We are constantly encouraging our students to ask good questions, to explore the answers, and be informed and shaped in the process.
But then I catch myself sitting comfortably with my established opinions–about faith, politics, why certain things are how they are, and probably worst of all, about people.
This week has been about questioning, and it’s mainly happened cooincidentally.
For one, our students returned from their short-term service trips, and are now all topsy-turvy about what they experienced and what their lives should be like in light of that week.
For another, I’ve come across several articles that question things that are currently either wildly popular or controversial. As I’ve read, I have enjoyed that tangible, my-mind-is-actually-working-on-this feeling. It’s like school. (I love school.)
First, from the wildly popular: there was a piece from the Atlantic questioning the way TED Talks takes ideas and may be narrowing them by packaging them up with the speaker who presents them. I have not fully formed my opinion of the larger TED forum. I enjoy many of the individual lectures; I generally enjoy listening to someone who has some degree of command over a subject.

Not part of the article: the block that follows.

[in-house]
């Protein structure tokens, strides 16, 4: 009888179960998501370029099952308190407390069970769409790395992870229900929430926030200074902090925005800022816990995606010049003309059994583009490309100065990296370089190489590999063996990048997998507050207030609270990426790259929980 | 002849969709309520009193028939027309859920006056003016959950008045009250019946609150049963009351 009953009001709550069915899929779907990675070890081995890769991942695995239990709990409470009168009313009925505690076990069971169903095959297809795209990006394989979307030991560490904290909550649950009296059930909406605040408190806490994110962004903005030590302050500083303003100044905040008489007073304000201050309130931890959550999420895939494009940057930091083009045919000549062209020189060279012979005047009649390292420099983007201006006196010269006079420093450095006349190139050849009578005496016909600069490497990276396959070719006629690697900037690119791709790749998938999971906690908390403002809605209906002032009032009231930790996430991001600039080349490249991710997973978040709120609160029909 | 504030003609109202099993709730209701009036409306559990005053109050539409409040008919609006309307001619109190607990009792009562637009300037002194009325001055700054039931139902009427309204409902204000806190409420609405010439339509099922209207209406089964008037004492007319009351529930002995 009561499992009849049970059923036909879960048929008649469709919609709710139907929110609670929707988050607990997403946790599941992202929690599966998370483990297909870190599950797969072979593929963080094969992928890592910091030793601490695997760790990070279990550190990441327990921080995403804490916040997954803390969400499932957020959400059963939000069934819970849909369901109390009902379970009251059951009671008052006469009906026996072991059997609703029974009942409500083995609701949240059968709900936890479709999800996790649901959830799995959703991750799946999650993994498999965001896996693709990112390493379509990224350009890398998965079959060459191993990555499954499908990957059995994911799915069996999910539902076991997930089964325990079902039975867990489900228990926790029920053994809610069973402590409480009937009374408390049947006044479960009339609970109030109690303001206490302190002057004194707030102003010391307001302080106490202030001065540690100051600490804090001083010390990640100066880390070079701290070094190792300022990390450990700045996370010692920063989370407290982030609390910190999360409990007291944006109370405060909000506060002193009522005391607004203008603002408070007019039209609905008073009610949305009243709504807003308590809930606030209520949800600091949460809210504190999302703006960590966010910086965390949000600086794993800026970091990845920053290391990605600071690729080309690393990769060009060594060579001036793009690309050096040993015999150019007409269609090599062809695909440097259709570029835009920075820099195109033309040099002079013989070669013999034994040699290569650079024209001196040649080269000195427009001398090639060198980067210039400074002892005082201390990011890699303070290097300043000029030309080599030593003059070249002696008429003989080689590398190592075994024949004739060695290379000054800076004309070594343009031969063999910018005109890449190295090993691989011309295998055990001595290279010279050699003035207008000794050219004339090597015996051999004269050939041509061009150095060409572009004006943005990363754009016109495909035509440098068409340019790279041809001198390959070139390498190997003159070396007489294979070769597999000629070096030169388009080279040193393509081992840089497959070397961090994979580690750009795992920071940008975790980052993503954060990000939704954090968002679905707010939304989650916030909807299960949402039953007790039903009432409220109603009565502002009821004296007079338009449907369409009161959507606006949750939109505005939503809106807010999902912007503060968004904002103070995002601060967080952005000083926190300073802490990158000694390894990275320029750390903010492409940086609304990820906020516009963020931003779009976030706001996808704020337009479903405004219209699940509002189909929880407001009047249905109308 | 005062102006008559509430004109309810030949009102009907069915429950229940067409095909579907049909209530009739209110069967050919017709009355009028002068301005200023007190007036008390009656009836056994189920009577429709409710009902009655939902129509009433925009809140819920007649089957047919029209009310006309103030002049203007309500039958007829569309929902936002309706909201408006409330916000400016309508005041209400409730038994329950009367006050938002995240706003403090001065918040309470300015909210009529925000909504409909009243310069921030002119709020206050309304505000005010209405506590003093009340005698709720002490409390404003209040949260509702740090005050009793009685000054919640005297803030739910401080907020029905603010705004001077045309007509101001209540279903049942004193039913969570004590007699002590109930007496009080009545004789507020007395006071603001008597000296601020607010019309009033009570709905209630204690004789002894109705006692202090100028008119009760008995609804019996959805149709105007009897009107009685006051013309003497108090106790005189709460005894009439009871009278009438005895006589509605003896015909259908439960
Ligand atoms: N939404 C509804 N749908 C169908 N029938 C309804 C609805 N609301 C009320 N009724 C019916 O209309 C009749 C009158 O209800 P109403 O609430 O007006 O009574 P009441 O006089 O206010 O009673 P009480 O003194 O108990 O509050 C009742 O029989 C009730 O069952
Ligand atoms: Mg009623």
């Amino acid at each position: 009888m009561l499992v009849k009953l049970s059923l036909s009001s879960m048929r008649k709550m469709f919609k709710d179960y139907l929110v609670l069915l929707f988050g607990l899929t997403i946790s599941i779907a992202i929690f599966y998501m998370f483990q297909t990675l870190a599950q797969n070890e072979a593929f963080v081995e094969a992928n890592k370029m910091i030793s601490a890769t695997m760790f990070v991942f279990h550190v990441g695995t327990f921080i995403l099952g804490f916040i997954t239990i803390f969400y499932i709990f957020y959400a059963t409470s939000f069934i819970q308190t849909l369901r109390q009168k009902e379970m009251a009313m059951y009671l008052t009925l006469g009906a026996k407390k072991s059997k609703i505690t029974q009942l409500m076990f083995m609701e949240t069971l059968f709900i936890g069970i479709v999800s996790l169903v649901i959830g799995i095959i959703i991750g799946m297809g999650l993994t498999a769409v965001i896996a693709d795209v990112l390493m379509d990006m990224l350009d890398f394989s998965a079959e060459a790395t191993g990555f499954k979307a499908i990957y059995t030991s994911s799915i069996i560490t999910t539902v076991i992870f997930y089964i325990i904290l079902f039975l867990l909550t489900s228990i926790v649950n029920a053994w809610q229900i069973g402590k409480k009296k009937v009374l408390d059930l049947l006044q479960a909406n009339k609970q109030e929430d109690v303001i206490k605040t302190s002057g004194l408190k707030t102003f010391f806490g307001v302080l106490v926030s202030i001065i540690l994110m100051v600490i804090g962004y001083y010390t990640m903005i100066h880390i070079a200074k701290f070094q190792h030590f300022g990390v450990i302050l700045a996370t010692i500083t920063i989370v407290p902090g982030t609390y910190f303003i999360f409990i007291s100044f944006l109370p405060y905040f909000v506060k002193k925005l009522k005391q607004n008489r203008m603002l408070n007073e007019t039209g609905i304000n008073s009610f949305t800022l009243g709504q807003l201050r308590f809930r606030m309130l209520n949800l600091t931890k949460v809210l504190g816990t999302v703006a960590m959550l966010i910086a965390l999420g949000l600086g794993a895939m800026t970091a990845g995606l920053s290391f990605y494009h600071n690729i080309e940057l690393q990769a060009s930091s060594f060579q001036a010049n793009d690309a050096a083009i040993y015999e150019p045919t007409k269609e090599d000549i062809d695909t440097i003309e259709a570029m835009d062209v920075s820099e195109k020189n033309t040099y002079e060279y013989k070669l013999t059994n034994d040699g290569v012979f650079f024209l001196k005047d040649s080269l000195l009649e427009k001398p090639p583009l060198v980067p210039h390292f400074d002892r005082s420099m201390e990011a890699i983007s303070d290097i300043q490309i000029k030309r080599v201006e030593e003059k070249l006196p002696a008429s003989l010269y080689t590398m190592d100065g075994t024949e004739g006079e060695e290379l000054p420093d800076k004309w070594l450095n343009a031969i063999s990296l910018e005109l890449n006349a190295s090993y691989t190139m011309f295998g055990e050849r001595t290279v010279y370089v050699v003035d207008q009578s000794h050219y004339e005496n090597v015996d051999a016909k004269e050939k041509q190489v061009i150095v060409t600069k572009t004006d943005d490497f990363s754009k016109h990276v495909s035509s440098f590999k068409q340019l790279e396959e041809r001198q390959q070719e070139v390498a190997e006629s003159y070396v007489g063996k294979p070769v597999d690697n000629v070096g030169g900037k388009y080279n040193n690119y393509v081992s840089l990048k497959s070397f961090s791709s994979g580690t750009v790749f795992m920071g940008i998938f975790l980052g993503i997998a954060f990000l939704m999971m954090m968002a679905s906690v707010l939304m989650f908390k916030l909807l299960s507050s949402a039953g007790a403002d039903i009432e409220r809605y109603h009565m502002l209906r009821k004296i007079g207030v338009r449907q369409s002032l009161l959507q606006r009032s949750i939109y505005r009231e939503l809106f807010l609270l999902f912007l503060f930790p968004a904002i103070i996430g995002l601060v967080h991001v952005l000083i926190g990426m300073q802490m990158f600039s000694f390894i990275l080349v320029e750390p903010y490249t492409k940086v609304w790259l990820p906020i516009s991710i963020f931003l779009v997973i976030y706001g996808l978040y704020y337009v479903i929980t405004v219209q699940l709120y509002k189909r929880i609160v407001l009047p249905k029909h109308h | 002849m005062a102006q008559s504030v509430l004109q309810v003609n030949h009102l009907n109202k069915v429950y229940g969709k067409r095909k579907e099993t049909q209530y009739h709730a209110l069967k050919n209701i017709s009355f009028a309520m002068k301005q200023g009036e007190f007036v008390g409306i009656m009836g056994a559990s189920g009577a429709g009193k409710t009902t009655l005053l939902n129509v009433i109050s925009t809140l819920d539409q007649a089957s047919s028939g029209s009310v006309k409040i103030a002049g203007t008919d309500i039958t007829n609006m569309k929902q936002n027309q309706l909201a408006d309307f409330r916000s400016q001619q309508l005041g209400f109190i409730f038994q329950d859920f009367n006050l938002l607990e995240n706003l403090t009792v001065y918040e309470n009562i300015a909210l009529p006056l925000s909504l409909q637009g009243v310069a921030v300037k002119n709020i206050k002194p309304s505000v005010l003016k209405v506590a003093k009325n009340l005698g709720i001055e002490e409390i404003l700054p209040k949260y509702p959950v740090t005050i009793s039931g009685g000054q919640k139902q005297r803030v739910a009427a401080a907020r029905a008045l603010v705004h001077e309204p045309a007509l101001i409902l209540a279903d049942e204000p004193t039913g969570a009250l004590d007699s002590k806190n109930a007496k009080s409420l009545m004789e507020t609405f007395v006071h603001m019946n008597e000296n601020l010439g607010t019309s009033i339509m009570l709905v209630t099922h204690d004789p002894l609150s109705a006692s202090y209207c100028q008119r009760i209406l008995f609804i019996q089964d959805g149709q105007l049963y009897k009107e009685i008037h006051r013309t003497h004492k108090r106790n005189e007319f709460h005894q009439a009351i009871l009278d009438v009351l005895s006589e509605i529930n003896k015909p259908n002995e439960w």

From the wildly popular and controversial: I read “Taking Kony 2012 Down A Notch” from the writers of Justice in Conflict. I have not fully formed my opinion of the Kony 2012 Campaign. But when people who are way more engaged and educated about this conflict say the film “does not address the real problems on the ground and it does not offer the right solutions,” and then they offer new information to me, I want to listen. (Here is another list of resources with various articles on the issue.)
Finally, from the controversial: the Christian university I work for is working very hard to explore how they support students who are in the LGBTQ community. In my opinion, there is a mutual commitment from those who disagree to civility, dialogue, empathy, and respect.
To that end, they may be inviting some guests to host a conversation for the campus. Friends Justin and Ron each take opposite sides of the debate about whether Christians who are gay should be celibate or can have a marriage blessed by God. So they travel together and speak, not only delivering the content of their positions, but also modeling the style of conversations that are possible between people who see a difficult issue from totally opposite perspectives.
So this week, I read each of their essays, which summarize their perspectives and their understanding of the relevant biblical passages. I found them to be engaging and challenging.
This was a week of questioning, about testing what I say I’m committed to.
Because I say it’s important to listen to people with whom we are not sure we agree, especially if those people are courteous*, thoughtful, and ultimately share our goals. But when I disagree with someone about how we get there, I want to write them off.
*I leave this caveat because, if you know me, you’ll know there there are some public figures I refuse to engage with. You may accuse me of being inconsistent. But I won’t give too much energy to these folks in large part because I believe they are mean.
I say I need to be able to listen to them and be informed by their perspectives. But honestly, I usually care about answers, not questions. And I’m the one who misses out because I won’t engage.